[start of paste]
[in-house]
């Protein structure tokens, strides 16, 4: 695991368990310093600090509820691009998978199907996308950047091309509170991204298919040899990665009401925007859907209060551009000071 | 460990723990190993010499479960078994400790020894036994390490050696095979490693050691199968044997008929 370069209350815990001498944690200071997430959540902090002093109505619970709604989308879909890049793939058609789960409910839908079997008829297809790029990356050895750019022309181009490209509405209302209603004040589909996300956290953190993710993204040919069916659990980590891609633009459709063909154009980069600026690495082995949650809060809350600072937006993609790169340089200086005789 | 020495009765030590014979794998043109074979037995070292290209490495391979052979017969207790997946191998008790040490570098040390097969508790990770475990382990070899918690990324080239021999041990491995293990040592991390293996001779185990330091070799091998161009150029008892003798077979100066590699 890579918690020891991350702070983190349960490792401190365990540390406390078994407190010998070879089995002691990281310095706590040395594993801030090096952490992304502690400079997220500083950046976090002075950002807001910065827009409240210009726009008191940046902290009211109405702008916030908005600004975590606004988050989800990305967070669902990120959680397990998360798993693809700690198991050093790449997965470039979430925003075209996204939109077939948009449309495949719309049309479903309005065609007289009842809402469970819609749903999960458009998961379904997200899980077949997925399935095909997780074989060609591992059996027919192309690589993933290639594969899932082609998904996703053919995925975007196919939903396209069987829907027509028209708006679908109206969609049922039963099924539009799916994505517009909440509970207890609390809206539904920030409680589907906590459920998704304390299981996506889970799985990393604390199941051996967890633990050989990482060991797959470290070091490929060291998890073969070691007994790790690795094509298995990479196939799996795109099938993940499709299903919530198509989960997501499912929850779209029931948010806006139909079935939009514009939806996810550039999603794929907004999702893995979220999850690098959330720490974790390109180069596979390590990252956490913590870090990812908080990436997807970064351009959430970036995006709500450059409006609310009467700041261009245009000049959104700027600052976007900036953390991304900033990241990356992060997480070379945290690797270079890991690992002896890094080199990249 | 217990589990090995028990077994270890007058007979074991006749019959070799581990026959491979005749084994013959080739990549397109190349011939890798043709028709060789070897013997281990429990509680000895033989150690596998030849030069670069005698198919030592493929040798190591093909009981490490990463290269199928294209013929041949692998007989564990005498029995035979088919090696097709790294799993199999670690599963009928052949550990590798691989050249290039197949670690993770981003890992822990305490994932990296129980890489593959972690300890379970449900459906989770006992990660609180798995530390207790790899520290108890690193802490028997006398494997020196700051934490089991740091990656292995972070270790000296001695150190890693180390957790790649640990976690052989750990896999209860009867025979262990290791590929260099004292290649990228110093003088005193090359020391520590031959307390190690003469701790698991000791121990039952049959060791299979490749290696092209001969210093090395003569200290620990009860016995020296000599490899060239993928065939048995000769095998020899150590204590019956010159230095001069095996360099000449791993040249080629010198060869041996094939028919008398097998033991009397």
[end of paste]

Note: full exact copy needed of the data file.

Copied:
[in-house]
């Protein structure tokens, strides 16, 4: 695991368990310093600090509820691009998978199907996308950047091309509170991204298919040899990665009401925007859907209060551009000071 | 460990723990190993010499479960078994400790020894036994390490050696095979490693050691199968044997008929 370069209350815990001498944690200071997430959540902090002093109505619970709604989308879909890049793939058609789960409910839908079997008829297809790029990356050895750019022309181009490209509405209302209603004040589909996300956290953190993710993204040919069916659990980590891609633009459709063909154009980069600026690495082995949650809060809350600072937006993609790169340089200086005789 | 020495009765030590014979794998043109074979037995070292290209490495391979052979017969207790997946191998008790040490570098040390097969508790990770475990382990070899918690990324080239021999041990491995293990040592991390293996001779185990330091070799091998161009150029008892003798077979100066590699 890579918690020891991350702070983190349960490792401190365990540390406390078994407190010998070879089995002691990281310095706590040395594993801030090096952490992304502690400079997220500083950046976090002075950002807001910065827009409240210009726009008191940046902290009211109405702008916030908005600004975590606004988050989800990305967070669902990120959680397990998360798993693809700690198991050093790449997965470039979430925003075209996204939109077939948009449309495949719309049309479903309005065609007289009842809402469970819609749903999960458009998961379904997200899980077949997925399935095909997780074989060609591992059996027919192309690589993933290639594969899932082609998904996703053919995925975007196919939903396209069987829907027509028209708006679908109206969609049922039963099924539009799916994505517009909440509970207890609390809206539904920030409680589907906590459920998704304390299981996506889970799985990393604390199941051996967890633990050989990482060991797959470290070091490929060291998890073969070691007994790790690795094509298995990479196939799996795109099938993940499709299903919530198509989960997501499912929850779209029931948010806006139909079935939009514009939806996810550039999603794929907004999702893995979220999850690098959330720490974790390109180069596979390590990252956490913590870090990812908080990436997807970064351009959430970036995006709500450059409006609310009467700041261009245009000049959104700027600052976007900036953390991304900033990241990356992060997480070379945290690797270079890991690992002896890094080199990249 | 217990589990090995028990077994270890007058007979074991006749019959070799581990026959491979005749084994013959080739990549397109190349011939890798043709028709060789070897013997281990429990509680000895033989150690596998030849030069670069005698198919030592493929040798190591093909009981490490990463290269199928294209013929041949692998007989564990005498029995035979088919090696097709790294799993199999670690599963009928052949550990590798691989050249290039197949670690993770981003890992822990305490994932990296129980890489593959972690300890379970449900459906989770006992990660609180798995530390207790790899520290108890690193802490028997006398494997020196700051934490089991740091990656292995972070270790000296001695150190890693180390957790790649640990976690052989750990896999209860009867025979262990290791590929260099004292290649990228110093003088005193090359020391520590031959307390190690003469701790698991000791121990039952049959060791299979490749290696092209001969210093090395003569200290620990009860016995020296000599490899060239993928065939048995000769095998020899150590204590019956010159230095001069095996360099000449791993040249080629010198060869041996094939028919008398097998033991009397």